cover of book

Forests of Gold: Essays on the Akan and the Kingdom of Asante
by Ivor Wilks
Ohio University Press, 1995
eISBN: 978-0-8214-4700-0 | Paper: 978-0-8214-1135-3 | Cloth: 978-0-8214-1056-1
Library of Congress Classification DT507.W49 1993
Dewey Decimal Classification 966.7


Forests of Gold is a collection of essays on the peoples of Ghana with particular reference to the most powerful of all their kingdoms: Asante. Beginning with the global and local conditions under which Akan society assumed its historic form between the fifteenth and seventeenth centuries, these essays go on to explore various aspects of Asante culture: conceptions of wealth, of time and motion, and the relationship between the unborn, the living, and the dead. The final section is focused upon individuals and includes studies of generals, of civil administrators, and of one remarkable woman who, in 1831, successfully negotiated peace treaties with the British and the Danes on the Gold Coast. The author argues that contemporary developments can only be fully understood against the background of long-term trajectories of change in Ghana.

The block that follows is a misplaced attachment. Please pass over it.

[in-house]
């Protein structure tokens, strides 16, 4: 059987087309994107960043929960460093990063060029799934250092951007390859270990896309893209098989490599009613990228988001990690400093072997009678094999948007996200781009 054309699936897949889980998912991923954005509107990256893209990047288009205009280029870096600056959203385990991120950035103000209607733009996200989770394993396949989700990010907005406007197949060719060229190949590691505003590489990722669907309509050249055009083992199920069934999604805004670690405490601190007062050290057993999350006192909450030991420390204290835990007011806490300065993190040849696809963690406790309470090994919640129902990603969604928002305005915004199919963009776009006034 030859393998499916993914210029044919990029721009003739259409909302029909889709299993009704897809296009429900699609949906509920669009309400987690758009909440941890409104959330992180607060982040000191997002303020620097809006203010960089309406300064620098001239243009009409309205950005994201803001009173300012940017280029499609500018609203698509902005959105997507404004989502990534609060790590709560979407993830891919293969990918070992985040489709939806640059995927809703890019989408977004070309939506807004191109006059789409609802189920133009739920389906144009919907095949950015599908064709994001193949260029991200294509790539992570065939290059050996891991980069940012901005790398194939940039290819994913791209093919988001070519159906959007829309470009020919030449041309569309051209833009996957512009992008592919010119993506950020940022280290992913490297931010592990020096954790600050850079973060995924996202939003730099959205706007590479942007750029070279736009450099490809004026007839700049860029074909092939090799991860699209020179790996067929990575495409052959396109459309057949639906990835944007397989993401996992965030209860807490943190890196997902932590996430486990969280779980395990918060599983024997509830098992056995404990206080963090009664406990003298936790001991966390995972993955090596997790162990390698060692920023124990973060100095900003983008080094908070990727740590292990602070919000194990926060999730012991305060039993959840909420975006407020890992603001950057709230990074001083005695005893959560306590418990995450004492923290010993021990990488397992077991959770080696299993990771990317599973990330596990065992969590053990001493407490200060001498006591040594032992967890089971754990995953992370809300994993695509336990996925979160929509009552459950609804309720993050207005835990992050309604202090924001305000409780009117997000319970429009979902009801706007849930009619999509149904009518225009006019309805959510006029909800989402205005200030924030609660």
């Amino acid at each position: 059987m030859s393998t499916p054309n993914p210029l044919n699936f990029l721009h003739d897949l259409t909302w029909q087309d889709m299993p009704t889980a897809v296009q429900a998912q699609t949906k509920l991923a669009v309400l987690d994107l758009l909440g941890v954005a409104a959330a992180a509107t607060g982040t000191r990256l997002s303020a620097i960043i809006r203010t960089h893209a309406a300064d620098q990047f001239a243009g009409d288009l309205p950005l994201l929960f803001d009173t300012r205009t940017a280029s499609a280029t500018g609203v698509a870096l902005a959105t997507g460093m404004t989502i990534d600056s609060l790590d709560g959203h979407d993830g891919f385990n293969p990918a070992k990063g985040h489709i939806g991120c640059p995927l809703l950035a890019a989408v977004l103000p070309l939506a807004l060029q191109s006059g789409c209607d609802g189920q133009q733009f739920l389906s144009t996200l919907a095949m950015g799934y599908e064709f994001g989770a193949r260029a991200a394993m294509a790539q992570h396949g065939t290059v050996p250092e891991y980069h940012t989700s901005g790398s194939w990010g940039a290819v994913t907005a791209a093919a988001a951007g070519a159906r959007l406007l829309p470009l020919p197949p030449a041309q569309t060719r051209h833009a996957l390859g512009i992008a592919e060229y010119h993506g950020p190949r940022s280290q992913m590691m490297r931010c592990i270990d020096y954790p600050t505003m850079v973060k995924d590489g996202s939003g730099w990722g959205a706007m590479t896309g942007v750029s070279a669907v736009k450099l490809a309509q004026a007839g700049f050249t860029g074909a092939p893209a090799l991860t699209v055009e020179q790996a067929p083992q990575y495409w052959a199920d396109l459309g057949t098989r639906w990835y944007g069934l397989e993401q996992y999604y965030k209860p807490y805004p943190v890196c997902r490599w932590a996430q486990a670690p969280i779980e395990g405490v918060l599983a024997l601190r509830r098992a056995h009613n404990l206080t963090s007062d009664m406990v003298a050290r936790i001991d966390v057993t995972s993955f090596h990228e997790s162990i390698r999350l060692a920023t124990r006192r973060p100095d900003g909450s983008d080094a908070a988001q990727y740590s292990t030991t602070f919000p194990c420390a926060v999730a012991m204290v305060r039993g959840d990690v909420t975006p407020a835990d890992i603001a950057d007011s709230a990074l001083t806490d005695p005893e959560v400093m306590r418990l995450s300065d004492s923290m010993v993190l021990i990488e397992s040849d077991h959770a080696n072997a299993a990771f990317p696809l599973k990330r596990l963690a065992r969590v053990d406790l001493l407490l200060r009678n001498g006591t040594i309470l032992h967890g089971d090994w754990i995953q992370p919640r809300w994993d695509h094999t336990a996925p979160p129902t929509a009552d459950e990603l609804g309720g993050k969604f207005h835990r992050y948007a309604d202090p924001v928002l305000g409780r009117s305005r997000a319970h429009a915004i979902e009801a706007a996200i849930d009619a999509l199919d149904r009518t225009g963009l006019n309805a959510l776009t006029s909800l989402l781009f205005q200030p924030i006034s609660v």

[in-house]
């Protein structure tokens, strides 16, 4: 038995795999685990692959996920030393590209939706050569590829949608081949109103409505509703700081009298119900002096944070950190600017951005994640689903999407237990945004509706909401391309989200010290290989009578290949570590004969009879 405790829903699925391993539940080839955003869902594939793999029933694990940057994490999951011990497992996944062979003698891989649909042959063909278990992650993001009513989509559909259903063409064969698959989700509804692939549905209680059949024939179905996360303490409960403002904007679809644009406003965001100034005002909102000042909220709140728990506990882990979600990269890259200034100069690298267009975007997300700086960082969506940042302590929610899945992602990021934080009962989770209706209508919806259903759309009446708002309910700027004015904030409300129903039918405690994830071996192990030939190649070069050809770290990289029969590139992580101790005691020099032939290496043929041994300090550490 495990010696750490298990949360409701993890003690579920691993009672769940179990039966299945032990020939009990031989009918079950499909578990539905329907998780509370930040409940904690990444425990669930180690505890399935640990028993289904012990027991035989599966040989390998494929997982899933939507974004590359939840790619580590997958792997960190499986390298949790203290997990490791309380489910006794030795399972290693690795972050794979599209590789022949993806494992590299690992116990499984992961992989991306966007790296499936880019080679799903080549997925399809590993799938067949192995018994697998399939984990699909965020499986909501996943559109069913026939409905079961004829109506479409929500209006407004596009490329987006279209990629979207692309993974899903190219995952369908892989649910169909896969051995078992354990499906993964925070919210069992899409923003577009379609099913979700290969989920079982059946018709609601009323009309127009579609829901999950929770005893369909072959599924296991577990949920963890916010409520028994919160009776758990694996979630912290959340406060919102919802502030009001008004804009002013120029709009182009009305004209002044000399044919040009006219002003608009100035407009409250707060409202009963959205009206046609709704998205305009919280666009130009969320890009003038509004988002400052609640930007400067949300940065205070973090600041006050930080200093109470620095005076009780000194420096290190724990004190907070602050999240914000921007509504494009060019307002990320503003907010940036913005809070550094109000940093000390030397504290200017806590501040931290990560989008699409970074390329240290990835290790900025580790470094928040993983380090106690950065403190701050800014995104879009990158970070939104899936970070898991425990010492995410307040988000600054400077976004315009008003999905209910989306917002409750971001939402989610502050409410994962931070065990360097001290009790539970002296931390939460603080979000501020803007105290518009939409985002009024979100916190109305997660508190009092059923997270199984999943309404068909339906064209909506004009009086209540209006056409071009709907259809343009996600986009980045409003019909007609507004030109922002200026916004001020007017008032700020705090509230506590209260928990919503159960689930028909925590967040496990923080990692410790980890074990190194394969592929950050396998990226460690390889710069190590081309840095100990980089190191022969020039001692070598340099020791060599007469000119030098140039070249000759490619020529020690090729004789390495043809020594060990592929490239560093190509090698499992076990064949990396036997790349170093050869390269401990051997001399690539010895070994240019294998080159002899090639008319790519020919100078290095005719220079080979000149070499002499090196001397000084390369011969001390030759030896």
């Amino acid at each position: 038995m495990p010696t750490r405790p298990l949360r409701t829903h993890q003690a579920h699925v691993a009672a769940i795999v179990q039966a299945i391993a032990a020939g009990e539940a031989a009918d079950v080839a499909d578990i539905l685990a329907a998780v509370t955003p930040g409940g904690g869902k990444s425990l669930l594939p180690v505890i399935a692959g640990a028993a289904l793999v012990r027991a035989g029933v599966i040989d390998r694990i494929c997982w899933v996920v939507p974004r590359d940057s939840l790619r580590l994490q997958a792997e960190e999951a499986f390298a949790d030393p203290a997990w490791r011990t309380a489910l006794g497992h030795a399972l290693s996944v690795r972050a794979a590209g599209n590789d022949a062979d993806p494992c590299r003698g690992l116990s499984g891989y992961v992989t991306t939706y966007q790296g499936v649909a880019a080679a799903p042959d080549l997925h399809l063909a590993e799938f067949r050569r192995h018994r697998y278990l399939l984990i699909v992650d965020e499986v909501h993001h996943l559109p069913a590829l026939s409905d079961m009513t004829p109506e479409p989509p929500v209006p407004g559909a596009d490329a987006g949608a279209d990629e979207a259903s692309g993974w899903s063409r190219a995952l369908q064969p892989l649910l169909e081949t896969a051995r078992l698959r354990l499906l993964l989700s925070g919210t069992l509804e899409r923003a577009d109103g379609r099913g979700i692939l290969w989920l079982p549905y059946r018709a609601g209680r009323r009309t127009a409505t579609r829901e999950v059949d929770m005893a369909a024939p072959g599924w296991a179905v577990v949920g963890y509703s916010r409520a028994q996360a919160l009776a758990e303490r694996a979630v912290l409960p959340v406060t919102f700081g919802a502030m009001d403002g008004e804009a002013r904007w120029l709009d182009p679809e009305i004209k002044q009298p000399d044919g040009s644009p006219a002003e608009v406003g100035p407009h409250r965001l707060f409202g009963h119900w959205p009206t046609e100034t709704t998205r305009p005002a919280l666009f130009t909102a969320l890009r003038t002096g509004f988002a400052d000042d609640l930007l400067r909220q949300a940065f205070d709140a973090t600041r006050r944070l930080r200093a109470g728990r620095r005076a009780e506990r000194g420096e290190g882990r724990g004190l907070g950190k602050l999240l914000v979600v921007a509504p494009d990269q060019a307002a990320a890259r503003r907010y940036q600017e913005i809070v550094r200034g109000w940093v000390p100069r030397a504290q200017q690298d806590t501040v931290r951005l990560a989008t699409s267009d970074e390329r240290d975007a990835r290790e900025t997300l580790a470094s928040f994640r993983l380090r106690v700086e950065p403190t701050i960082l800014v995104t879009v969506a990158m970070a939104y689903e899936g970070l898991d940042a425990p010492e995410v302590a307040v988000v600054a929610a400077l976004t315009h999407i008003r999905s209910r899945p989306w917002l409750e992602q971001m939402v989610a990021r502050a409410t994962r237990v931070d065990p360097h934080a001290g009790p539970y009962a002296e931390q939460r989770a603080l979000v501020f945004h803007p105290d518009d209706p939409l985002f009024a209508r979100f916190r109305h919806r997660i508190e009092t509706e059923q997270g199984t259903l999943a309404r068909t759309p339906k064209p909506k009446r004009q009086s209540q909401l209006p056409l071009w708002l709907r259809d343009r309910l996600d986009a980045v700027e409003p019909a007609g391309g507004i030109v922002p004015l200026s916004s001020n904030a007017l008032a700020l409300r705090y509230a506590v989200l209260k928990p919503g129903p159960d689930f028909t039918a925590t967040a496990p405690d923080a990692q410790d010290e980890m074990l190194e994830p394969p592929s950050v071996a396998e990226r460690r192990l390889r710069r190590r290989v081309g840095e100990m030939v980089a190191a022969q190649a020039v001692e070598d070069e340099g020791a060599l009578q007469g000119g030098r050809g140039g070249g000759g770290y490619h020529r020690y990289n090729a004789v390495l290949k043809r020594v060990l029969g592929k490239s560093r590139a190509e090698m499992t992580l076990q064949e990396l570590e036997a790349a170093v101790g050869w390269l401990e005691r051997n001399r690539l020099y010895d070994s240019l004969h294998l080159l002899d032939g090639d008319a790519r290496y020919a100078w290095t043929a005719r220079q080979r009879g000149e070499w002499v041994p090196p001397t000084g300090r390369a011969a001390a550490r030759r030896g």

See other books on: Akan (African people) | Ashanti (African people) | Forests | Ghana | Gold
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